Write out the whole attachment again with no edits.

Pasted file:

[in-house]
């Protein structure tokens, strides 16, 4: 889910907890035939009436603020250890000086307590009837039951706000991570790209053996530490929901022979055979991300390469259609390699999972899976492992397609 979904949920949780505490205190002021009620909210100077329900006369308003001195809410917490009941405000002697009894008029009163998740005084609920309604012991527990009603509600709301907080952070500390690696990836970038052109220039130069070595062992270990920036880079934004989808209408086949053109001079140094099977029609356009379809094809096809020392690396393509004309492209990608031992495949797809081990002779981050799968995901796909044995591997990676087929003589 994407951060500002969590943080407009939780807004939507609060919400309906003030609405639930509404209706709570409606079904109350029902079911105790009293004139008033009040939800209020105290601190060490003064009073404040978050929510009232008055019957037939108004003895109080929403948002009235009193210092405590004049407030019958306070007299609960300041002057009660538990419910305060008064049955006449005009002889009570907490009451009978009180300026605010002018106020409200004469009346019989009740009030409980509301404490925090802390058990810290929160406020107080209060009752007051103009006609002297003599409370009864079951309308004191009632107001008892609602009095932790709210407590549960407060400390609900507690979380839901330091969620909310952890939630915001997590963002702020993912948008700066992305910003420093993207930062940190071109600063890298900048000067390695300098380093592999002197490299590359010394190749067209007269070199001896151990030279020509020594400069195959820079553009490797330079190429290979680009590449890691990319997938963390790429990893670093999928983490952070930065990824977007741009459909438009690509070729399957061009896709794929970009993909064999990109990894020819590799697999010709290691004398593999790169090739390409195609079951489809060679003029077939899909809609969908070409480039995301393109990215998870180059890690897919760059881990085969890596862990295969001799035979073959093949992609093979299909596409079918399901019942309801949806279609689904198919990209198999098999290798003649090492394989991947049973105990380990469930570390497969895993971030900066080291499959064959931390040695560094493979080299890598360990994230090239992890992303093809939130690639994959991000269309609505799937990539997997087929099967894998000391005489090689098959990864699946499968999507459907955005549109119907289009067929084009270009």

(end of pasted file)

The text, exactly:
[in-house]
């Protein structure tokens, strides 16, 4: 889910907890035939009436603020250890000086307590009837039951706000991570790209053996530490929901022979055979991300390469259609390699999972899976492992397609 979904949920949780505490205190002021009620909210100077329900006369308003001195809410917490009941405000002697009894008029009163998740005084609920309604012991527990009603509600709301907080952070500390690696990836970038052109220039130069070595062992270990920036880079934004989808209408086949053109001079140094099977029609356009379809094809096809020392690396393509004309492209990608031992495949797809081990002779981050799968995901796909044995591997990676087929003589 994407951060500002969590943080407009939780807004939507609060919400309906003030609405639930509404209706709570409606079904109350029902079911105790009293004139008033009040939800209020105290601190060490003064009073404040978050929510009232008055019957037939108004003895109080929403948002009235009193210092405590004049407030019958306070007299609960300041002057009660538990419910305060008064049955006449005009002889009570907490009451009978009180300026605010002018106020409200004469009346019989009740009030409980509301404490925090802390058990810290929160406020107080209060009752007051103009006609002297003599409370009864079951309308004191009632107001008892609602009095932790709210407590549960407060400390609900507690979380839901330091969620909310952890939630915001997590963002702020993912948008700066992305910003420093993207930062940190071109600063890298900048000067390695300098380093592999002197490299590359010394190749067209007269070199001896151990030279020509020594400069195959820079553009490797330079190429290979680009590449890691990319997938963390790429990893670093999928983490952070930065990824977007741009459909438009690509070729399957061009896709794929970009993909064999990109990894020819590799697999010709290691004398593999790169090739390409195609079951489809060679003029077939899909809609969908070409480039995301393109990215998870180059890690897919760059881990085969890596862990295969001799035979073959093949992609093979299909596409079918399901019942309801949806279609689904198919990209198999098999290798003649090492394989991947049973105990380990469930570390497969895993971030900066080291499959064959931390040695560094493979080299890598360990994230090239992890992303093809939130690639994959991000269309609505799937990539997997087929099967894998000391005489090689098959990864699946499968999507459907955005549109119907289009067929084009270009």